After doing data exploration and visualization, you may find more things to clean or transform. You might realize some columns have outliers, depending on the model you use, and you might want to transform that variable. Again — consider if you’re using a distance or tree-based model and how an outlier might impact predictions.

You might also decide to drop some variables from your dataset, maybe if two columns are very strongly correlated, it doesn’t make sense to keep both. Additionally, you might want to create new calculated fields, such as a rate or percentage.

# Step Four: Fit your model and generate recommendations

Finally, it’s time to actually do the modeling. I used the Nearest Neighbors algorithm from the scikit-learn package.

Implementing a model using a package like scikit-learn may seem deceptively easy, but there is a lot of math happening when you run the code. This is why it is important to be comfortable with various mathematical concepts. At a very high level, a nearest neighbors algorithm is calculating distances between the points in your dataset to find which observations are closest — or the “nearest neighbor.” The way the recommender system works is by taking a set of values that you input, finding the mathematically “nearest neighbor” within your dataset, and then using the index (row number) of that neighbor to return the values you want to recommend.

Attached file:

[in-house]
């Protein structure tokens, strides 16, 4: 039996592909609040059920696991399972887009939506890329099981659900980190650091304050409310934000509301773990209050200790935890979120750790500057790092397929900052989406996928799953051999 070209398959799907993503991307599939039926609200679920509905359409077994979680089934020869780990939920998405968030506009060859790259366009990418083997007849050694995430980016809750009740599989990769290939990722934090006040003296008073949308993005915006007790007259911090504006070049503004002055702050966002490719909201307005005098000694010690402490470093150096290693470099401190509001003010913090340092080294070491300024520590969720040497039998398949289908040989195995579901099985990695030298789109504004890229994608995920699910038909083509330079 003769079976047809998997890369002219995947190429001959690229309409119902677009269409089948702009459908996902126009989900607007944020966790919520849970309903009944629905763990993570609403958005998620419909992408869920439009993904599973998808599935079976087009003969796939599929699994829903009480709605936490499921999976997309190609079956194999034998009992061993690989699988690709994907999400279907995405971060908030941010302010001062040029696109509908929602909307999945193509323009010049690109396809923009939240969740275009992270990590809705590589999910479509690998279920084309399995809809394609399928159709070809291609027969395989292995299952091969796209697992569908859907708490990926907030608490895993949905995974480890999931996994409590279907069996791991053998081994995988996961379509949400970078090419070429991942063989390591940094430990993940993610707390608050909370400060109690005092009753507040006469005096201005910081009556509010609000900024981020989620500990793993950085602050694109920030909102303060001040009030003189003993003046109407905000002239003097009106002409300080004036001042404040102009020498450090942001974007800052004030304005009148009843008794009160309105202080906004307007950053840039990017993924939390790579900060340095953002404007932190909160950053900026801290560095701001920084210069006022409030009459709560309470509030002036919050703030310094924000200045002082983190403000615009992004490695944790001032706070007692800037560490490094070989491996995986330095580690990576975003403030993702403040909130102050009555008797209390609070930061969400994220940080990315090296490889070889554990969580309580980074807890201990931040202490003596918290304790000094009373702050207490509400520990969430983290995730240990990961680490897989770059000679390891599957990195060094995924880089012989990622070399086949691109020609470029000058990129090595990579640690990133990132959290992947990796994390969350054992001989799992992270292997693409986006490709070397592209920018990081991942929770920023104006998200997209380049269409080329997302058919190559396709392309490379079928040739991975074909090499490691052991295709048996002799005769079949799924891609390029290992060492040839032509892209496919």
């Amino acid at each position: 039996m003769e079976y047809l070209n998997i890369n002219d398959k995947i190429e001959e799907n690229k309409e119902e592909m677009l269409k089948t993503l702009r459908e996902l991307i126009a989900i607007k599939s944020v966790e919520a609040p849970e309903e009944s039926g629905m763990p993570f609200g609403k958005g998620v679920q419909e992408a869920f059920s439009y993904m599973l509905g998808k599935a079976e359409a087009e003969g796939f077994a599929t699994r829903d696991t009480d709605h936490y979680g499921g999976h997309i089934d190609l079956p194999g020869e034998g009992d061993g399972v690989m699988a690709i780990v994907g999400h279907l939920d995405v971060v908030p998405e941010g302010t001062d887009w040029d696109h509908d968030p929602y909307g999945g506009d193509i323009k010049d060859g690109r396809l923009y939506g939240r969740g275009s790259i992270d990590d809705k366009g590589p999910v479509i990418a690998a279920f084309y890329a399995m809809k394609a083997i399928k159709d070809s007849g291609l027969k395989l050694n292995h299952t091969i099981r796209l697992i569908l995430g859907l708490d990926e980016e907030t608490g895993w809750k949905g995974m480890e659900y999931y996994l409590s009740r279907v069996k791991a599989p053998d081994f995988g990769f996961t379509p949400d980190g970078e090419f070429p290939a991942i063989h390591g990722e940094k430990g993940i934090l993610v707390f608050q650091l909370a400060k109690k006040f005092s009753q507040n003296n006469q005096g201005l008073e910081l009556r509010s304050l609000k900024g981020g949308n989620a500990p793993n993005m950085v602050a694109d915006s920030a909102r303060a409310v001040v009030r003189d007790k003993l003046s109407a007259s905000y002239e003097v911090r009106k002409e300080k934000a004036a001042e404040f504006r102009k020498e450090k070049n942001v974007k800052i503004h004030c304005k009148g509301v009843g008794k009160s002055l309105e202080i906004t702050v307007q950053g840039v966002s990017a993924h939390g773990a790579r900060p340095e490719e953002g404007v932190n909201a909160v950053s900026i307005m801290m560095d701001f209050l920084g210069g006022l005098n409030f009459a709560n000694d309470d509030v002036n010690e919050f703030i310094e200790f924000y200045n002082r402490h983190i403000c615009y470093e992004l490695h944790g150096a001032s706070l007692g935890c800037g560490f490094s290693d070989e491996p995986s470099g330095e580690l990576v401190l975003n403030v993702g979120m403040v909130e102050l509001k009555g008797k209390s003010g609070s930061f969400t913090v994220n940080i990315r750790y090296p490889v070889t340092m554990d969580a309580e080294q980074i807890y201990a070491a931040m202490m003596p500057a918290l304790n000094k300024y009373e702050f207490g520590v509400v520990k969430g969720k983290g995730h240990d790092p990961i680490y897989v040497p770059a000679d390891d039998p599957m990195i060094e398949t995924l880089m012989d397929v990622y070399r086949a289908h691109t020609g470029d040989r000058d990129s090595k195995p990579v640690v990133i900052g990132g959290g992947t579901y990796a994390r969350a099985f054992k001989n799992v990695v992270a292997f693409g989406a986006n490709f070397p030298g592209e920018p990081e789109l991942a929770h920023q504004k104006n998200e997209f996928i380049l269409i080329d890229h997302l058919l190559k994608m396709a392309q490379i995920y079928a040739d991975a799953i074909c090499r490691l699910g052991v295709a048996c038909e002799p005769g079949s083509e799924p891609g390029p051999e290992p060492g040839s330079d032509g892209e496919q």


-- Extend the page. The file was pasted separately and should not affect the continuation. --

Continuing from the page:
In this case, what we have done:

- Isolate the data necessary to find the nearest neighbor — in this case, the weather-related values.
- Fit the NearestNeighbors algorithm to this isolated dataset.
- Run the algorithm on our inputted data (the current weather conditions) to find the nearest neighbor and return the index (row number).
- Find the values I want to recommend from that index (row), and print them via this function, which gives us the “You should wear” output shown above.

You can view the entire notebook via GitHub.

Obviously, running a Jupyter Notebook each time I want to go for a run isn’t very convenient, so a future iteration will be to automate this process a bit more, but that’s a future tutorial.

*What do you think? Any questions, comments, or feedback?*

*Check out the rest of my data analytics & career resources and sign up for my weekly newsletter with tips for a career in analytics.*